Mark 1:12–15 12The Spirit immediately sent Jesus out into the wilderness. 13He was in the wilderness for forty days, being tempted by Satan. He was with the wild animals, and angels were serving him. 14After John was put in prison, Jesus went to Galilee, preaching the gospel of the kingdom of God. 15“The time is fulfilled,” he said. “The kingdom of God has come near! Repent, and believe in the gospel.” (EHV)
Mark gives the temptation of Jesus only a few short sentences in his Gospel: “The Spirit immediately sent Jesus out into the wilderness. He was in the wilderness for forty days, being tempted by Satan. He was with the wild animals, and angels were serving him.” It goes by so quickly in Mark, you almost miss it.
Still dripping wet from His baptism in the Jordan River, the Holy Spirit casts Jesus out into the wilderness. Later in Jesus’ ministry, we will hear how Jesus did battle with the devil’s demons by casting them out. Before He can do that, though, the Holy Spirit casts Jesus out to do battle with the demon’s general, Satan, himself.
The pages of the Bible are filled with times of testing and tempting. These times are counted in periods of forty. Forty days of pounding rain during the flood. Forty days of Israelite spies infiltrating and inventorying the Land of Canaan. Forty years of wandering in the wilderness. Forty days that Goliath provoked the cowardly army of Israel. A forty-day life-or-death warning of repentance that Jonah gave the Ninevites.
In the Bible, forty-day periods indicate a spiritual battle, a war between the powers of heaven and the powers of hell, a time of testing, tempting, and trial. So, Jesus was in the wilderness for forty days, being tempted by Satan.
This was no cushy situation. Forty days without eating. This was Jesus’ personal Lent. This was so desolate and barren, that He was surrounded by wild animals. But, Jesus would not put the Lord to the test by commanding the angels to take care of Him during the battle (Matthew 4:6,7). Only after the battle was over, then the angels could come and minister to Him.
It was a wilderness battleground. No amenities. No necessities. Nothing, but the Light of the world pitted against the Prince of Darkness.
WELS artist, Jonathan Mayer from Scapegoat Studio (www.scapegoatstudio.com), portrays this contrast between Jesus and Satan in the wilderness. Jesus is gaunt, disheveled, and dressed in tatters. It appears as if all the divine power is gone from Jesus’ eyes. His eyes are downcast. He hasn’t eaten for forty days. He can’t even stand on His feet. But, Jesus won’t turn any of the stones around Him into bread to eat (Matthew 4:4).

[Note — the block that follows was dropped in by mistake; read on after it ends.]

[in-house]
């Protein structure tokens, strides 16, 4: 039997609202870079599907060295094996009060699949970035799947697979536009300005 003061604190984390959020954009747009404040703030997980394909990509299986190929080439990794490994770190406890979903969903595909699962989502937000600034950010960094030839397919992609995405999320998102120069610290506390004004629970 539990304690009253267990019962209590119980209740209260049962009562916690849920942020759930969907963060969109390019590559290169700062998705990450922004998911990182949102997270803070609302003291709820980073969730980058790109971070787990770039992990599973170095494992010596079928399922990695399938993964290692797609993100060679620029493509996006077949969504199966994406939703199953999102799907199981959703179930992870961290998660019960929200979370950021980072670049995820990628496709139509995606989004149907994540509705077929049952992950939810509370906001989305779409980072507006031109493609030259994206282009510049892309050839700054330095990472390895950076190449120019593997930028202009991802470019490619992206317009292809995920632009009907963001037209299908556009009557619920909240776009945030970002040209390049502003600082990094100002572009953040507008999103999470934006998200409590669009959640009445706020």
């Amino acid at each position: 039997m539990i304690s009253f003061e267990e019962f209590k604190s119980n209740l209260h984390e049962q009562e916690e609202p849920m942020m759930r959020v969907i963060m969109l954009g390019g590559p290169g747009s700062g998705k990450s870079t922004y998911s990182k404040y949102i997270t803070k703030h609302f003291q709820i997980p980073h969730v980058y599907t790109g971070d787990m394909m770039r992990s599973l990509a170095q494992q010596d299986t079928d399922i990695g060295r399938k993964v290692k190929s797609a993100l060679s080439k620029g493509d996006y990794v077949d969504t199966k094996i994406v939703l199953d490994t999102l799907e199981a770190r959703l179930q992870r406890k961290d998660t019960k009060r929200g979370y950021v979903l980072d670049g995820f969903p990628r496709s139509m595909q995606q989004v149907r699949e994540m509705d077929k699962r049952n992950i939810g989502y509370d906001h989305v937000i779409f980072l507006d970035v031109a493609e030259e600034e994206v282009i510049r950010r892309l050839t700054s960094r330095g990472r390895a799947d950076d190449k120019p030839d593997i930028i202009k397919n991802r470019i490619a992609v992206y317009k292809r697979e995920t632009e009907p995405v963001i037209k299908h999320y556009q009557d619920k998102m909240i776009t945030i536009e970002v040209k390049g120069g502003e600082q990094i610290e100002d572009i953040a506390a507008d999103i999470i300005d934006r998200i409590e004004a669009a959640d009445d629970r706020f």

Usually we see Satan portrayed in demonic form, with horns, tail, and hooded cloak. Mayer portrays the devil in a more lifelike manner – the most powerful figure on the earth at that time – a Roman emperor. Satan’s breastplate and sword suggest his brute force and military might. His scepter is a symbol of his political power. Lions and dragons embossed on his armor remind us of the devil’s true nature. He is a roaring lion (1 Peter 5:8) and a red dragon (Revelation 12:3).
Satan is healthy and muscled. There is a lusty power in Satan’s eyes. He gestures emphatically to the kingdoms of the world. The pyramids are visible in the background – symbolic of the great kingdoms of humanity. So many tyrants, Caesars included, considered themselves as gods to be worshiped. Satan is no different. He demands that Jesus worship Him (Matthew 4:8-10). All the kingdoms of the world could belong to Jesus once again, if He would just worship the devil. No suffering. No bloodshed. No wrath of God. The prince of this world would hand humanity back to the King of kings, if Jesus just would not go to the cross.
But, Jesus doesn’t even look up. Even now, His eyes are fixed on that cross.
Jesus was at war. Even in His physically weakened state, He was stepping down on the devil’s neck (Genesis 3:15). He was driving a stake into the heart of the dragon. He was silencing the roaring lion. He was winning the war. He was doing battle in our place.
At the end of World War II, the night before the Allies hit the beaches at Normandy, U.S. paratroopers were dropped behind enemy lines to cut off Hitler’s reinforcements. Moving through the dead of night, alone or in small groups, the paratroopers had orders to fight an enemy they couldn’t see or predict.
The commanders, though, were unhappy with some of their troopers. Too many had hunkered down in hedgerows to await the dawn; a few had even gone to sleep. Pvt. Francis Palys of the 506th saw what was perhaps the worst dereliction of duty. Hearing “all kinds of noise and singing from a distance,” he and his men sneaked up on a farmhouse. In it was a mixed group from both American divisions. The paratroopers had found the Calvados barrel in the cellar and “they were drunker than a bunch of hillbillies on a Saturday night wingding” (D-Day Illustrated Edition: June 6, 1944: The Climactic Battle of World War II; p. 245, 246).
These men knew they were at war – but they refused to act like it.
Do you always realize that you are at war? Do you always act like it? The Bible sounds the warning in Revelation describing the origin and present reality of this war: “There was also a war in heaven. … The great dragon was thrown down—the ancient serpent, the one called the Devil and Satan, the one who leads the whole inhabited earth astray—he was thrown down to the earth, and his angels were thrown down with him. … Woe to the earth and the sea, for the Devil has gone down to you. He is full of rage, because he knows that his time is short” (Revelation 12:7-10, 12).